Northern Ireland farmers ‘must stay vigilant’ for Bluetongue
Local farmers have been urged to be vigilant following confirmation that cattle recently imported to England from France have tested positive for Bluetongue.
The infected cattle entered the UK earlier this month and the virus was detected during routine post-movement testing.
Bluetongue is a contagious, insect-borne viral disease. It is spread by insects and affects animals such as cattle, goats, deer and sheep.
The virus does not pose a threat to human health but it can have a serious impact on animal health causing reduced milk yields, infertility and even death.
Signs of the disease are eye and nasal discharge, drooling, swelling around the head or mouth, lethargy and lameness.
Northern Ireland chief veterinary officer Dr Robert Huey said: "While the UK's robust disease surveillance procedures have worked, the latest identification of the virus reminds farmers for the need to remain vigilant and highlights the risks of importing animals from disease-affected areas into their herds.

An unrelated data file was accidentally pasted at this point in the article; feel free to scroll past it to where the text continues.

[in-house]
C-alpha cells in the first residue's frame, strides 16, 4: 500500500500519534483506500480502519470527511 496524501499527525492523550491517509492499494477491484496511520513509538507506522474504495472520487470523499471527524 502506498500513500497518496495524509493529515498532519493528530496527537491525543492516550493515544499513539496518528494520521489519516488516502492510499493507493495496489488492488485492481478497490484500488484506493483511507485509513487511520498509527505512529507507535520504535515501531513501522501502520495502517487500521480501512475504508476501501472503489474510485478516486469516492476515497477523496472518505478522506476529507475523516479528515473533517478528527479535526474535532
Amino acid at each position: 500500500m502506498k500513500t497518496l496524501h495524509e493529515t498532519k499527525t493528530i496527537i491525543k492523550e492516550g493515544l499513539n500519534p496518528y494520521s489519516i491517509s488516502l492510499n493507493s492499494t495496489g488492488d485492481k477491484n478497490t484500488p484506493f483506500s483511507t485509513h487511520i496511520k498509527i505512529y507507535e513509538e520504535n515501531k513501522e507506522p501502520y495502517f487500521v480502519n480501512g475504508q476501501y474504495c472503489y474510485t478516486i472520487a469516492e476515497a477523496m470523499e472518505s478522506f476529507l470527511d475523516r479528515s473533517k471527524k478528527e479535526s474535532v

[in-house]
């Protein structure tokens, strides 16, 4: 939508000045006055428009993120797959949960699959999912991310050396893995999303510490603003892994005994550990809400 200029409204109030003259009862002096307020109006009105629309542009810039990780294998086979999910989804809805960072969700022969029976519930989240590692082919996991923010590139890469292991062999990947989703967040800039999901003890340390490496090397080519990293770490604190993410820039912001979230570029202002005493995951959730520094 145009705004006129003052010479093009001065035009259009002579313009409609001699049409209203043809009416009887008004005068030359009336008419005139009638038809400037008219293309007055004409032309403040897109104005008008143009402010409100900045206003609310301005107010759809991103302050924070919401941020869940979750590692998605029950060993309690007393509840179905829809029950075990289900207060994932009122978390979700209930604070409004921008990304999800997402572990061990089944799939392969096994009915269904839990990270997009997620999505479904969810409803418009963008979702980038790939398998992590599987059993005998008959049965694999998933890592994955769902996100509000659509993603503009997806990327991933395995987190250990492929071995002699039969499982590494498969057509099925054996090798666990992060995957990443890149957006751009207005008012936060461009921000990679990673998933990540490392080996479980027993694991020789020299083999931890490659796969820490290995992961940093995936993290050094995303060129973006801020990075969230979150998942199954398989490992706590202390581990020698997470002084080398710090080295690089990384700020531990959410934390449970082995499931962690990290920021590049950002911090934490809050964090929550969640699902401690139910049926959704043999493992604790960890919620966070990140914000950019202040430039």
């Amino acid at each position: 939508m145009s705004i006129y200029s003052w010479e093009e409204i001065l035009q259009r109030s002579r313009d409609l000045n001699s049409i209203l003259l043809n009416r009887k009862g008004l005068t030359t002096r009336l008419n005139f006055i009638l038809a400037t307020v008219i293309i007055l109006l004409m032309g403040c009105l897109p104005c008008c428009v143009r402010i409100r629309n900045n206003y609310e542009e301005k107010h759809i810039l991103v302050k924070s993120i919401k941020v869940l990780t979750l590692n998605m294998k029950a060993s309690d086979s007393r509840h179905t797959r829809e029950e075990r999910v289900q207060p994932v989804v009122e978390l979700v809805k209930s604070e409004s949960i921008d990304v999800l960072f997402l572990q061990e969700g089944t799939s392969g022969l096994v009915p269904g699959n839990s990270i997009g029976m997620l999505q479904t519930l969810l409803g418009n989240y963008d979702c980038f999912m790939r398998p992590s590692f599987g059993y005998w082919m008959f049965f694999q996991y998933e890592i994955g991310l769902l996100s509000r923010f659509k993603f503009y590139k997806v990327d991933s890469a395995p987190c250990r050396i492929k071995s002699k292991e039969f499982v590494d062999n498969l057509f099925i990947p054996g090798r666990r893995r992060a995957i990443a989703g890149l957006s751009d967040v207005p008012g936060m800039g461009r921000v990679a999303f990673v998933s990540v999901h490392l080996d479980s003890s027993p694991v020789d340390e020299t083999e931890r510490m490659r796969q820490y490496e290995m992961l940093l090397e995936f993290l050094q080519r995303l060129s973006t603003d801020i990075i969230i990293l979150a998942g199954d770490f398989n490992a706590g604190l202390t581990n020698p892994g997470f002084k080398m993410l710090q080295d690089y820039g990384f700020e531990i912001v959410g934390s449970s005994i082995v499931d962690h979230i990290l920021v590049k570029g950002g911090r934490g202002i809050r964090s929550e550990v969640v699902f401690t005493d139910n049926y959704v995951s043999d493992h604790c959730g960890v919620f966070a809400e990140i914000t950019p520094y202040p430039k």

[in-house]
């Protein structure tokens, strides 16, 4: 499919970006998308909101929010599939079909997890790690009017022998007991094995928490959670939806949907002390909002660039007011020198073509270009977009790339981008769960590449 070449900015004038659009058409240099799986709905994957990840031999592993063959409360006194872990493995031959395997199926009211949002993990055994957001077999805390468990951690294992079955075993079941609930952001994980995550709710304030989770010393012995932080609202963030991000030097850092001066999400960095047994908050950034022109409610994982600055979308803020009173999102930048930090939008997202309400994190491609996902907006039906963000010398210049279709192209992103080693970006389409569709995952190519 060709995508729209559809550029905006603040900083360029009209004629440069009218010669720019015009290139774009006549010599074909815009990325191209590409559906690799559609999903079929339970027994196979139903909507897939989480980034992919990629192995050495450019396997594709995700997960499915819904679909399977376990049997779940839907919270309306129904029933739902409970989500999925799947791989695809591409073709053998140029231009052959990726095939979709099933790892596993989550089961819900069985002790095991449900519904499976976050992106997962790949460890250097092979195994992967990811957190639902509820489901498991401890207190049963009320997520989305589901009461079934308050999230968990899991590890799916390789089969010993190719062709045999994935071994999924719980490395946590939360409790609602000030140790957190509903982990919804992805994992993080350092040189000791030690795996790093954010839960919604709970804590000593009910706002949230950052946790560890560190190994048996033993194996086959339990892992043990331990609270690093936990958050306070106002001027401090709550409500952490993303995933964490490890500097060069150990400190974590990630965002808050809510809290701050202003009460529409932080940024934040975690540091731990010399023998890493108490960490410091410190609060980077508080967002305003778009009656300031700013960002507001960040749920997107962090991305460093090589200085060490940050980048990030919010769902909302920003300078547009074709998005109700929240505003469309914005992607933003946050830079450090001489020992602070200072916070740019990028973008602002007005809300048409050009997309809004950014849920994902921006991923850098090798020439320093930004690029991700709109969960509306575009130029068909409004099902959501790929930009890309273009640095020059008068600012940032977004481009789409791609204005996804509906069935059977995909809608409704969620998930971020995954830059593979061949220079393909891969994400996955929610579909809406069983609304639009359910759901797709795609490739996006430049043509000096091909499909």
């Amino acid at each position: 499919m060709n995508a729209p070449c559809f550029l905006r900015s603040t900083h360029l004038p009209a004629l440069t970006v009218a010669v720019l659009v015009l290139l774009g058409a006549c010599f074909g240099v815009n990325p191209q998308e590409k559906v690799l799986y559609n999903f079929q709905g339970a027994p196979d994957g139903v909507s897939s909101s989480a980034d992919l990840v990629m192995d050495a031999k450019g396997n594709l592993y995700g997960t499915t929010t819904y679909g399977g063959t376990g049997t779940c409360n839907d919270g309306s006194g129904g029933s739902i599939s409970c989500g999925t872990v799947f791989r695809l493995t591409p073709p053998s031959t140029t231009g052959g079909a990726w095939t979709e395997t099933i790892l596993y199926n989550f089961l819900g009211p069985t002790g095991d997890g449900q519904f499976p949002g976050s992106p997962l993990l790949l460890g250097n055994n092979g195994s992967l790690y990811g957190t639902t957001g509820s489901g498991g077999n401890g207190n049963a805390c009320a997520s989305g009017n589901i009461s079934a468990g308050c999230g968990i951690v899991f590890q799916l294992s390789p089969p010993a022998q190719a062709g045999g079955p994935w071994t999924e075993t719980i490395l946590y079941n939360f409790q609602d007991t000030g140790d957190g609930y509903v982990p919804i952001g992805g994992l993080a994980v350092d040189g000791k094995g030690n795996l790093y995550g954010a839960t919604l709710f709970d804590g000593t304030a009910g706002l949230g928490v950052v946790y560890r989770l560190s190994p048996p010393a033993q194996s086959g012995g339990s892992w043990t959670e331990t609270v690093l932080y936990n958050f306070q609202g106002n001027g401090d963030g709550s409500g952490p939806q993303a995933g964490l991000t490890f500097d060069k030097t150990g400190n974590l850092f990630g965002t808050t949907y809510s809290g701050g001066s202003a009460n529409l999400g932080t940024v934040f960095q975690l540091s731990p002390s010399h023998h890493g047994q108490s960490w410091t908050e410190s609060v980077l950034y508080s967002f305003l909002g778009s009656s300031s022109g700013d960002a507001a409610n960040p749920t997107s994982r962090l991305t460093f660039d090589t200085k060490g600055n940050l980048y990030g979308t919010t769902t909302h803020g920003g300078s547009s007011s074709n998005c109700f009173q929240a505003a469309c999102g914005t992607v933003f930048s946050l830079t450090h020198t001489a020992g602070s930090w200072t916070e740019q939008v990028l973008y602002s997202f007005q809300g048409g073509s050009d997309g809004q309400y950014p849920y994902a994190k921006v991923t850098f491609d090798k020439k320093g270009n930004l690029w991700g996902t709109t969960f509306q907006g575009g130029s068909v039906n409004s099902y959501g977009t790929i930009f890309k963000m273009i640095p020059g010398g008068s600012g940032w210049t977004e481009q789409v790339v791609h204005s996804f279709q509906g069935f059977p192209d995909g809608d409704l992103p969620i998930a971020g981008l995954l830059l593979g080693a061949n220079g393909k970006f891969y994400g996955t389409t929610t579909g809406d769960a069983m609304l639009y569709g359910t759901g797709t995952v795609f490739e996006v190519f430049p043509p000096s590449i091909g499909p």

"The main risk to Northern Ireland remains the import of infected animals or germ plasm (semen or ova).
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"Farmers should consider the potentially severe consequences of importing animals from, or transiting through, Bluetongue affected countries or zones.
"The risk is not only to themselves but to our whole industry as trade can be badly affected as a result.
"It is vital that all of us continue to work hard to keep Bluetongue out."